Other than a default judgment, a judgment will generally be regarded as "on the merits" if it: (1) is a decision which establishes certain facts proved or not in dispute; (2) states what are the relevant principles of law applicable to such facts; and (3) expresses a conclusion with regard to the effect of applying those principles to the factual situation concerned. The requirement of personal jurisdiction is satisfied if the judgment debtor: (1) was present in the jurisdiction of the foreign court when the foreign proceedings were commenced; (2) submitted to the jurisdiction of the foreign court; and (3) agreed by contract to submit to the jurisdiction of the foreign court.

Present in the Jurisdiction of the Foreign Court When the Foreign Proceedings Were Commenced

The phrase "present" in relation to a person generally means physically present, and in relation to a corporation generally refers to carrying on business from a fixed place of business.6 In the case of corporations, the law, at least in its current state, is that a corporation must be "present" in the jurisdiction of the foreign court rather than "resident." In the case of a trading corporation, including an investment fund, the test is "(a) it has established and maintained a fixed place of business and for more than a minimal time has carried on its own business there, or (b) its representative [or employees or servants] has for more than a minimum period of time been carrying on the corporation's business in that country at or from some fixed place of business."7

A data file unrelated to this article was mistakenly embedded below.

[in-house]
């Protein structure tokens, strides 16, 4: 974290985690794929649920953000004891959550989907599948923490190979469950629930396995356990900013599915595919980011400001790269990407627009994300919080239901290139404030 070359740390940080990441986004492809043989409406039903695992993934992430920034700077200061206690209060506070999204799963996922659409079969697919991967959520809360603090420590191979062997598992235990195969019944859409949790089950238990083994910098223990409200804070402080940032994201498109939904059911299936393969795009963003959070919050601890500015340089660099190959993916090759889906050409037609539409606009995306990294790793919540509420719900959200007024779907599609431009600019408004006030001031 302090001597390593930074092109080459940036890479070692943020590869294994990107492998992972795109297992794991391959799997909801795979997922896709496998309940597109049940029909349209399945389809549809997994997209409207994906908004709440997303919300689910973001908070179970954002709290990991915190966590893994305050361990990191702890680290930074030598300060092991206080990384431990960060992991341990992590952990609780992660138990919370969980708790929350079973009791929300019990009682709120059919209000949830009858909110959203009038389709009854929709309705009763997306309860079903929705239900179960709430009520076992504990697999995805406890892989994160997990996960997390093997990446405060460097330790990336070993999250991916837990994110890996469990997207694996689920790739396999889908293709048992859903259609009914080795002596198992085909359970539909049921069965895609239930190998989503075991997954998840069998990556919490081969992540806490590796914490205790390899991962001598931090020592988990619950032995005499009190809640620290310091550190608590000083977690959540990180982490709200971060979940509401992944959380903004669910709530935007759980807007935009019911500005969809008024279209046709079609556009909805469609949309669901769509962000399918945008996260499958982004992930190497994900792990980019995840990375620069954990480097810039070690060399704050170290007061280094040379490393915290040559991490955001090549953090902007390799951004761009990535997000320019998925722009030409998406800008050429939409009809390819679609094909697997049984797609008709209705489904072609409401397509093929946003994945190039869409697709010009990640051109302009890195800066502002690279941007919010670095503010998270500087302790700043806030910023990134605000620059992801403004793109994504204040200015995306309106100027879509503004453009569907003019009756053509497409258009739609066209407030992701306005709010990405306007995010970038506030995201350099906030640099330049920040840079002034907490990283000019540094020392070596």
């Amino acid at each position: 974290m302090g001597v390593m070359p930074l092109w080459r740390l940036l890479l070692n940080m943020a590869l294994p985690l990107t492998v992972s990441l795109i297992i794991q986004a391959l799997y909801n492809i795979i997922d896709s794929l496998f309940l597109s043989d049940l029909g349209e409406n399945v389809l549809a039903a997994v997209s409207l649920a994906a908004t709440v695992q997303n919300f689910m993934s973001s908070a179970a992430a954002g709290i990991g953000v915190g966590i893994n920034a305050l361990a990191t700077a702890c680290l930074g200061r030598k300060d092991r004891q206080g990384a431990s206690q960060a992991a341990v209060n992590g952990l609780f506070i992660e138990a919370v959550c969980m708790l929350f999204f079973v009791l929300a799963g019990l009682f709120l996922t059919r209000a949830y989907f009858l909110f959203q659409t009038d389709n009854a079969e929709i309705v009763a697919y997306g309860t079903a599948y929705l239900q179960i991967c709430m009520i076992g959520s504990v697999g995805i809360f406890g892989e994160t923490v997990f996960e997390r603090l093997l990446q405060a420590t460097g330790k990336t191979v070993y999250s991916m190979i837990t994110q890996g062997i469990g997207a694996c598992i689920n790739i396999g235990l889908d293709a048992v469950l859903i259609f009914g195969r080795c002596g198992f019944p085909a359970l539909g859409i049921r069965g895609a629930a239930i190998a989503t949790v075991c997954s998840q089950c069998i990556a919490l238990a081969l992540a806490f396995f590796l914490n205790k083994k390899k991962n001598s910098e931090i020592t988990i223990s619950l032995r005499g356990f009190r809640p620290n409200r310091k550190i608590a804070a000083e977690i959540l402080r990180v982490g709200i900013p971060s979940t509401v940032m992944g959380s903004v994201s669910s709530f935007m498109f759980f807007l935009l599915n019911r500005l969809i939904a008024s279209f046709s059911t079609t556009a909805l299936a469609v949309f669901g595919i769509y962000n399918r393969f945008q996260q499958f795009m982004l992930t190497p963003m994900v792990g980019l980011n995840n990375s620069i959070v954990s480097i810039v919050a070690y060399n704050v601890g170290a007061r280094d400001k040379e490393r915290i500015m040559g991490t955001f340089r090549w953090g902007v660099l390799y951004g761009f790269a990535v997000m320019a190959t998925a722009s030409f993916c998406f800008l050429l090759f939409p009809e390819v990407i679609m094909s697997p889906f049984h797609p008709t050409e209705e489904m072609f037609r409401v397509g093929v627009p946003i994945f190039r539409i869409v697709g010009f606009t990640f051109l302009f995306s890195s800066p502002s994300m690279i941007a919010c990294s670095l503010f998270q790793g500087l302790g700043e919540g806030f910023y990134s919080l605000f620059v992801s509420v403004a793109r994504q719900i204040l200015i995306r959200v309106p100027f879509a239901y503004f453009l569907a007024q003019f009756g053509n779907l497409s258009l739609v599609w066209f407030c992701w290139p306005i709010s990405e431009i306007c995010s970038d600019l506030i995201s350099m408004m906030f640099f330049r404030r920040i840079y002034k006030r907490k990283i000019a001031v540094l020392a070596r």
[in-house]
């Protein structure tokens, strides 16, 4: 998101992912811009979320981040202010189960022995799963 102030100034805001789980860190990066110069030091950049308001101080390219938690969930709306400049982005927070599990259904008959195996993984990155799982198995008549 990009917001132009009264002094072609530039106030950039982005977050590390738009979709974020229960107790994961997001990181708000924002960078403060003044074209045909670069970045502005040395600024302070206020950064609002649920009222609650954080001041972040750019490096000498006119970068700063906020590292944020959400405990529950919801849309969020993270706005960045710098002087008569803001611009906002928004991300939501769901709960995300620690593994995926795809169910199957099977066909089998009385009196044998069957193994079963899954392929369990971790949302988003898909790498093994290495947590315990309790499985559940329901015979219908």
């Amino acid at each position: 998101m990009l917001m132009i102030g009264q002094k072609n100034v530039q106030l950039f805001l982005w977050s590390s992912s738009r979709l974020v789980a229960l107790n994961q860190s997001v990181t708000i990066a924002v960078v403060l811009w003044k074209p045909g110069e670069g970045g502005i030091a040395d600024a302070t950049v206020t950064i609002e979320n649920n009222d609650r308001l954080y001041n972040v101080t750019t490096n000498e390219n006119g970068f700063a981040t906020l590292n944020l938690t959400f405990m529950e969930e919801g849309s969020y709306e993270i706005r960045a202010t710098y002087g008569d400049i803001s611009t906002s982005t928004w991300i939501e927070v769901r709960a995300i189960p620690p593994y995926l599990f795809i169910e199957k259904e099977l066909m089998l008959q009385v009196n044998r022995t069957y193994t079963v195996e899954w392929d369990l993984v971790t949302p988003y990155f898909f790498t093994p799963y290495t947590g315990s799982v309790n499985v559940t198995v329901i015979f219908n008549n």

It is this second category which can cause difficulty in practice; the representative must carry on the business of the corporation, as distinct from its own, but it does not matter that it does both. Of particular significance will be the power of the representative to make contracts on behalf of the corporation without the need to submit them to the corporation before approval, which is considered to be a "powerful indicator that the corporation is present." 8 Conversely, if the representative does not have this power, this fact "points powerfully in the opposite...